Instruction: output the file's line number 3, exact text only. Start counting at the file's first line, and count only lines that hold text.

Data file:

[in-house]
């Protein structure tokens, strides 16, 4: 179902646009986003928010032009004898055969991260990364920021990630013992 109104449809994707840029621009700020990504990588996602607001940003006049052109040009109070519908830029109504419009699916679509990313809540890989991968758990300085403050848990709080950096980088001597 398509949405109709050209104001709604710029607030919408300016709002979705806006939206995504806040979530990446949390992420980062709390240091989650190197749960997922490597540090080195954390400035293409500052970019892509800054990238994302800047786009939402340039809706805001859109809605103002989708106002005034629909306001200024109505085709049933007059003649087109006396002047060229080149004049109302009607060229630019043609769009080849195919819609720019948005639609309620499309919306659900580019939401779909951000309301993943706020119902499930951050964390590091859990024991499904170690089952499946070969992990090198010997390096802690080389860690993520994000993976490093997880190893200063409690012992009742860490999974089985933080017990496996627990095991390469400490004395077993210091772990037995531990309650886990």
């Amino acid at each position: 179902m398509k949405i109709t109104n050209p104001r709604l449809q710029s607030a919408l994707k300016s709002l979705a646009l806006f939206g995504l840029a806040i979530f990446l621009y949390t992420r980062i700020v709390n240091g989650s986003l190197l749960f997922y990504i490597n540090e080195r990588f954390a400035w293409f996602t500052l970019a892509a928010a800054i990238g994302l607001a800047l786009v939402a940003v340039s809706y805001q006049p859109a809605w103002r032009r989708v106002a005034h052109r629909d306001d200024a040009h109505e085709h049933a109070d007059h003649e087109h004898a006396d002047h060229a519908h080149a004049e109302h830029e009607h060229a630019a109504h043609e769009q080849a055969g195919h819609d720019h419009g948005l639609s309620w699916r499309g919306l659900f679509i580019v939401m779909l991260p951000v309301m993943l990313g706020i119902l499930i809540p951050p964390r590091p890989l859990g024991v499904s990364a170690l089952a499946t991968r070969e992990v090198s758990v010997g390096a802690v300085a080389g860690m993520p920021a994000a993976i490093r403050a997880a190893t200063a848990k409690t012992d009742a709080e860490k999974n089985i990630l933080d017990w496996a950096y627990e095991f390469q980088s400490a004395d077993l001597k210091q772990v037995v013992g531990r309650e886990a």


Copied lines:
């Amino acid at each position: 179902m398509k949405i109709t109104n050209p104001r709604l449809q710029s607030a919408l994707k300016s709002l979705a646009l806006f939206g995504l840029a806040i979530f990446l621009y949390t992420r980062i700020v709390n240091g989650s986003l190197l749960f997922y990504i490597n540090e080195r990588f954390a400035w293409f996602t500052l970019a892509a928010a800054i990238g994302l607001a800047l786009v939402a940003v340039s809706y805001q006049p859109a809605w103002r032009r989708v106002a005034h052109r629909d306001d200024a040009h109505e085709h049933a109070d007059h003649e087109h004898a006396d002047h060229a519908h080149a004049e109302h830029e009607h060229a630019a109504h043609e769009q080849a055969g195919h819609d720019h419009g948005l639609s309620w699916r499309g919306l659900f679509i580019v939401m779909l991260p951000v309301m993943l990313g706020i119902l499930i809540p951050p964390r590091p890989l859990g024991v499904s990364a170690l089952a499946t991968r070969e992990v090198s758990v010997g390096a802690v300085a080389g860690m993520p920021a994000a993976i490093r403050a997880a190893t200063a848990k409690t012992d009742a709080e860490k999974n089985i990630l933080d017990w496996a950096y627990e095991f390469q980088s400490a004395d077993l001597k210091q772990v037995v013992g531990r309650e886990a």